Michael Iantorno PhD Candidate, Game Designer, and Writer

The Oracle, Mysterious Gatekeeper

The Oracle, Mysterious Gatekeeper

The oracle was the last class we conceived for dMetric. The timing is ironic considering the class fills the role of primary healer – widely considered to be the most integral role in any party-based game. The cause of the delay was a disagreement between my me and my brother. I debated that dedicated healers were inherently boring to play. My experiences in World of Warcraft – where healers were frustratingly uncommon – fueled my ideology. I suggested that, instead, healing abilities should be meted amongst all classes equally.

I eventually yielded to my brother’s logic, largely to preserve the simplicity of play we strive for in dMetric. However, we compromised by deciding to grant the oracle powers over both life and death. This allows the class to fill the role of a dedicated healer as well as that of a soft necromancer. Debuffing, light conjuration, and utility would help round out what might have been a two-dimensional caster.

One-Paragraph Overview

Oracles are masters over the powers of life and death. They have to ability to channel the sustaining powers of the aether to heal and reenergize their allies and channel the deathly forces of the nether to weaken and demoralize their opponents. Each oracle is accompanied by a small familiar known as a psychopomp that grants them numerous extrasensory abilities. Oracles are the most proficient healers in the game and are a welcome addition to any party.


Oracles are guardians of life and death. It is their responsibility to ensure the aether (the world of the living) and the nether (the world of the dead) do not mingle. In order to become an oracle, an individual must attract a psychopomp familiar; a small creature that serves as a liaison between the living and dead. In ages past oracles were a rare sight, but since the cracking of the nether seal the need for their kind has escalated.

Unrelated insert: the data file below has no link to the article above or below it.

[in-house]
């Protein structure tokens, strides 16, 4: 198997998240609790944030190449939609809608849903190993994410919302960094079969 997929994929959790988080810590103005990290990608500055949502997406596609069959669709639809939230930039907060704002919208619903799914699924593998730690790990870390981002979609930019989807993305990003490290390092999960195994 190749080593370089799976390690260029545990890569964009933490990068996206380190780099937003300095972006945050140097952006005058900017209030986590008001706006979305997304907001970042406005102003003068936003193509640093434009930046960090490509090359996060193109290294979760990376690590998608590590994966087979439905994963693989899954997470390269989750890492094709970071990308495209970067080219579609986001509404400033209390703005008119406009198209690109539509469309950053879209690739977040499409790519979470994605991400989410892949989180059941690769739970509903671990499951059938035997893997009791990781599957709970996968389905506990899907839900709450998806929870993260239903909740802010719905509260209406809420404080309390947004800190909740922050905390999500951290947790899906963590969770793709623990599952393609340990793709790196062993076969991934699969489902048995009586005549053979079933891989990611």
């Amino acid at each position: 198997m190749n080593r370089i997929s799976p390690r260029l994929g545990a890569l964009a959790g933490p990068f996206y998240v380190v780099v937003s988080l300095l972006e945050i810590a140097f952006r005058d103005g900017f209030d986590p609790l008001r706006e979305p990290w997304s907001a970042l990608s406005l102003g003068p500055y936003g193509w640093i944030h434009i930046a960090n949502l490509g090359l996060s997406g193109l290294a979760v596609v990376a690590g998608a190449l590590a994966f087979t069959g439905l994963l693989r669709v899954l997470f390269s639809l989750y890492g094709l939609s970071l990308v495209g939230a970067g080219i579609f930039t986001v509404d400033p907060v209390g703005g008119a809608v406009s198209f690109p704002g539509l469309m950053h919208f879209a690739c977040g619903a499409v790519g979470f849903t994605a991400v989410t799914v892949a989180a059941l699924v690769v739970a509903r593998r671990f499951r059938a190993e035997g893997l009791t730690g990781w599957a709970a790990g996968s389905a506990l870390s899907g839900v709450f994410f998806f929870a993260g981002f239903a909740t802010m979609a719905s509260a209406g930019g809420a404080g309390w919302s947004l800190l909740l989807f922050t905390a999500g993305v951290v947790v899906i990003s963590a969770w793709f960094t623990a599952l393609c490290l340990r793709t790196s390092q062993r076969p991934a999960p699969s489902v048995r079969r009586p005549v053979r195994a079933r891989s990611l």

Core Abilities

Wake / Pass On

The oracle touches a dying creature, choosing either to stabilize their condition or cause them to pass on immediately.


At first level, an oracle attracts a psychopomp familiar. Psychopomps are small spirit creatures that shepherd the souls of the recently deceased to the afterlife. Psychopomps possess a kit of strange and marvelous abilities that increase in potency as the oracle gains levels.

Consecrate / Desecrate

By completing a brief ritual, the oracle can either consecrate or desecrate a circle around him. Consecration creates a field that repels and weakens undead and other chaotic creatures as they enter it. Desecration creates a field that attracts and empowers these creatures.


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  • I always liked the D&D clerics, who could heal, certainly, but also possessed the ability to call upon their god for spells and abilities comparable to a dedicated mage, making clerics a mixture of healer and spellcaster. By channeling the wrath of their god directly, too, there was less need for a cleric to spend hours each day memorizing spells, and thus a cleric could also have a little more physical presence than the average weakling mage.

    I’ve played some games which strove to make the healers a more playable form too — Last Chaos comes to mind, where healers are mixed with archers, letting them heal themselves and each other while making monsters into pin cushions. It makes sense — you don’t need decades of physical training to use a bow, and certainly far less to use a crankshaft crossbow.

    • Funny you should say that. We have a yet-to-be-introduced class that serves as a secondary healer but also wields a crossbow. I think hybridizing healers in this manner is an inevitable evolution of the archetype. Blizzard gave priests shadow magic in WoW, Paizo gave clerics domain spells, Final Tactics gave chemists guns – the list goes on.

By Mathew
Michael Iantorno PhD Candidate, Game Designer, and Writer